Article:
David Quessenberry feels the football he’s been playing the past few weeks.
When he wakes up in the morning, his hands hurt. So does his neck. His legs too.
Such is life as an NFL offensive lineman.
But after Wednesday’s OTA session at the Houston Methodist Training Center, where he’s back practicing with the Houston Texans after beating caner and being cleared to play, Quessenberry said he couldn’t be happier.
“I’m loving every minute of it,” Quessenberry said. “Every feeling of it.”
It’s been a long road for Quessenberry. Drafted in the sixth round of in 2013. Placed on season-ending injured reserve his rookie season, with a foot injury. Then, a seemingly innocuous complaint in training camp the following season: fatigue and a cough.
After further medical evaluation – thanks in big part to the proactivity of the Texans training staff – doctors realized Quessenberry had developed non-Hodgkins T-lymphoblastic lymphoma, a form of cancer that affects a patient’s white blood cells.
But he fought, and fought and fought. Right up until he was declared cancer-free in April, when he rang the bell affixed to the wall of the MD Anderson Cancer Center so hard it broke.
Now, Quessenberry hopes to continue defying the odds, and make the 53-man roster.
“That’s kind of what we’re fighting for,” Quessenberry said. “To not let cancer take what you’ve worked so hard for. To get back to the life and the job that you always wanted.”
Quessenberry, who impressed the previous coaching staff during training camp in 2013, and is well-regarded as a player by the current regime, has a real opportunity here.
Big-ticket free agent right guard Jeff Allen underwhelmed for most of last season. Though left guard Xavier Su’a-filo looks to have finally arrived, who knows if he’ll be able to do it with consistency. Undrafted free agent Greg Mancz was outstanding last season at center, where 2016 second round pick Nick Martin figures to play in 2017. But between all the moving parts, and reserve guard Oday Aboushi leaving in free agency, there’s a chance that Quessenberry can provide, at the very least, quality depth.
Quessenberry has also said he wants to compete at tackle.
“There’s a lot that goes into it,” he said of the differences between the two positions. “It’s very subtle things, but it’s just the angles. The angles you come off the ball. Also, the matchups. When you’re on the edge, playing tackle, you get more of those elite, pass rusher guys. When you’re playing on the inside, it’s bigger, run stopper guys.”
How quickly has he been able to shake off the rust?
“I feel like it’s coming back a lot better than I hoped,” Quessenberry said of his skills. “I really do. Every day, it just feels like my reactions, seeing everything – it’s coming back to where I want it to be and where I hope it would be.”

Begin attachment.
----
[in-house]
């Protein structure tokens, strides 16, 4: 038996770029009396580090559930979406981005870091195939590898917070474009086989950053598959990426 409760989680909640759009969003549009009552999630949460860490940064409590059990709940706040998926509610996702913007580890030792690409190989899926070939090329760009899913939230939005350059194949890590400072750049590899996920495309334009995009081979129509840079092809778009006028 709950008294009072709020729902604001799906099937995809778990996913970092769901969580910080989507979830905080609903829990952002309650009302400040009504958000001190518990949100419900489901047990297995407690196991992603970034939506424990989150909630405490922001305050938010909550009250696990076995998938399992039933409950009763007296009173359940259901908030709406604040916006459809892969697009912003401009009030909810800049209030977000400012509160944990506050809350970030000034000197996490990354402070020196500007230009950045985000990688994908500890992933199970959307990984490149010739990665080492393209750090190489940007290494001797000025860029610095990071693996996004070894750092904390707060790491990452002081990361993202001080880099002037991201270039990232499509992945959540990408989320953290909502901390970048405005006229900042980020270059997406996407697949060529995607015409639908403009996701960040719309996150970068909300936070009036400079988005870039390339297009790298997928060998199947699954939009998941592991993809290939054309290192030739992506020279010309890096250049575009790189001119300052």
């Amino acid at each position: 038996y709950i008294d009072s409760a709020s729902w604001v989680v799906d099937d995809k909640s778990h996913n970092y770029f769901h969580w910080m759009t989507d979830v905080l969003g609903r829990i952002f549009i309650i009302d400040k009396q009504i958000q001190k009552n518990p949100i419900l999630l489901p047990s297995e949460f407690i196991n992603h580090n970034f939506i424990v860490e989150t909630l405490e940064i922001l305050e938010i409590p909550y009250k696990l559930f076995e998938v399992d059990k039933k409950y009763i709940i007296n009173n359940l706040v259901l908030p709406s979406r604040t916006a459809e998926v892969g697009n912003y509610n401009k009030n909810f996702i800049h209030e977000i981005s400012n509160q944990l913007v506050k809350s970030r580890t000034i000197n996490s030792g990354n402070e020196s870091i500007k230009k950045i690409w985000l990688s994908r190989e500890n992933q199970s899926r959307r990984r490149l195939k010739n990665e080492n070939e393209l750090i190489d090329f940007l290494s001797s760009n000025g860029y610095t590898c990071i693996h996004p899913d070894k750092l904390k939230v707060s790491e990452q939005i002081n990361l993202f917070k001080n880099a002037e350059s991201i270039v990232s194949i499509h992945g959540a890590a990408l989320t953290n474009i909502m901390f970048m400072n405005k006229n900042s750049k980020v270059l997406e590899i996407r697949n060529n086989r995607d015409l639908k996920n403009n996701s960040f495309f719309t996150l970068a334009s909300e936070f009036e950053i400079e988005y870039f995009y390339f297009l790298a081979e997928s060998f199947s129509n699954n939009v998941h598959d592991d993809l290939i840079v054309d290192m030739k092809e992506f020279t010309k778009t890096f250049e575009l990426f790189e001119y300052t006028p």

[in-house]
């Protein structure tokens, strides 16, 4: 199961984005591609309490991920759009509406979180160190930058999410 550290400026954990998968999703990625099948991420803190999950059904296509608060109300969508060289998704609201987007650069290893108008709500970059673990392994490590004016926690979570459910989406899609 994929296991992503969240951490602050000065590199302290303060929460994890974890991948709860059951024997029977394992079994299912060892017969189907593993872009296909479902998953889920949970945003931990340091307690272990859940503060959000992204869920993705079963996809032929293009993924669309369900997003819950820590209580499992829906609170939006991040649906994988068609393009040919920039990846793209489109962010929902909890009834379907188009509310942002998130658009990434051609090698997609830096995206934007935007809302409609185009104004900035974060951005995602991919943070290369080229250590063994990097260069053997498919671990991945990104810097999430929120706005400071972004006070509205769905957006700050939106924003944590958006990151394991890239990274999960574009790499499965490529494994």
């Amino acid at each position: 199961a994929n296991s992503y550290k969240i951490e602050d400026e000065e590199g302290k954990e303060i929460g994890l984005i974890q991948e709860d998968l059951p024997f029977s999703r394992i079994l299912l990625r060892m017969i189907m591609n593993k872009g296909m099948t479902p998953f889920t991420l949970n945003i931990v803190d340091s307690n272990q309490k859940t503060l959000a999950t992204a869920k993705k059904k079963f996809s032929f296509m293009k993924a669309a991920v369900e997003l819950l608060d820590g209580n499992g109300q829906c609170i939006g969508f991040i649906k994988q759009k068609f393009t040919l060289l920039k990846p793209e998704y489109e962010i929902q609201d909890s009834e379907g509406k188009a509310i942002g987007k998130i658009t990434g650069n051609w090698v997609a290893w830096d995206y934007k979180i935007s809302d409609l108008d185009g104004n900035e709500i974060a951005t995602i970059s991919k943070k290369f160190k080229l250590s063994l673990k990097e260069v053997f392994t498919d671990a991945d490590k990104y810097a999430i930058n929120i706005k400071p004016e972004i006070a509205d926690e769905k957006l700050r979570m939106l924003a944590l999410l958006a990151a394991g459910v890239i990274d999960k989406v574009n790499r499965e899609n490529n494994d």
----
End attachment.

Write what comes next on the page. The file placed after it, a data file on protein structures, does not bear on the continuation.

Quessenberry’s comeback, and performance, hasn’t gone unnoticed in the building.
“He looks good,” head coach Bill O’Brien. “Can’t say enough about that guy. To come back from what he’s come back from, and to be out here playing football, I mean, I’d go so far as to say that that might be unprecedented. To make it back to where he’s at right now, it says a lot him. It says a lot about this organization, that this organization stuck by him, it says a lot about (MD Anderson Cancer Center). Everything. He’s doing great. He looks good out there, and I think he’s got a chance to really keep getting better.”
“It’s just an incredible story,” quarterback Tom Savage said. “He’s an inspiration to all of us. He’s one of my good buddies, and we always hang out. He’s just a good guy. It’s awesome to see him in the huddle, and working hard to get better. … The things that he went through and overcame, it really puts a lot of things into perspective for us.”
It’s humbling to hear that kind of praise from coaches and teammates, Quessenberry said. But as much as he wants to make an impact on people he works with, he also hopes to resonate with other cancer patients fighting the same fight he once did.
“When I was going through my fight, you kind of look for people who have overcome it and gone on to do great things,” Quessenberry said. “If I can be that for somebody else, I’m happy to be that person. Lucky to be that person.”
Matt hosts “Hear Me Out,” Saturdays from 1-4 pm on SportsRadio 610, and “The Matt Hammond Show,” weekdays at 11 am on Facebook Live, Twitter and Periscope. You can, and totally should, follow him on Twitter.com.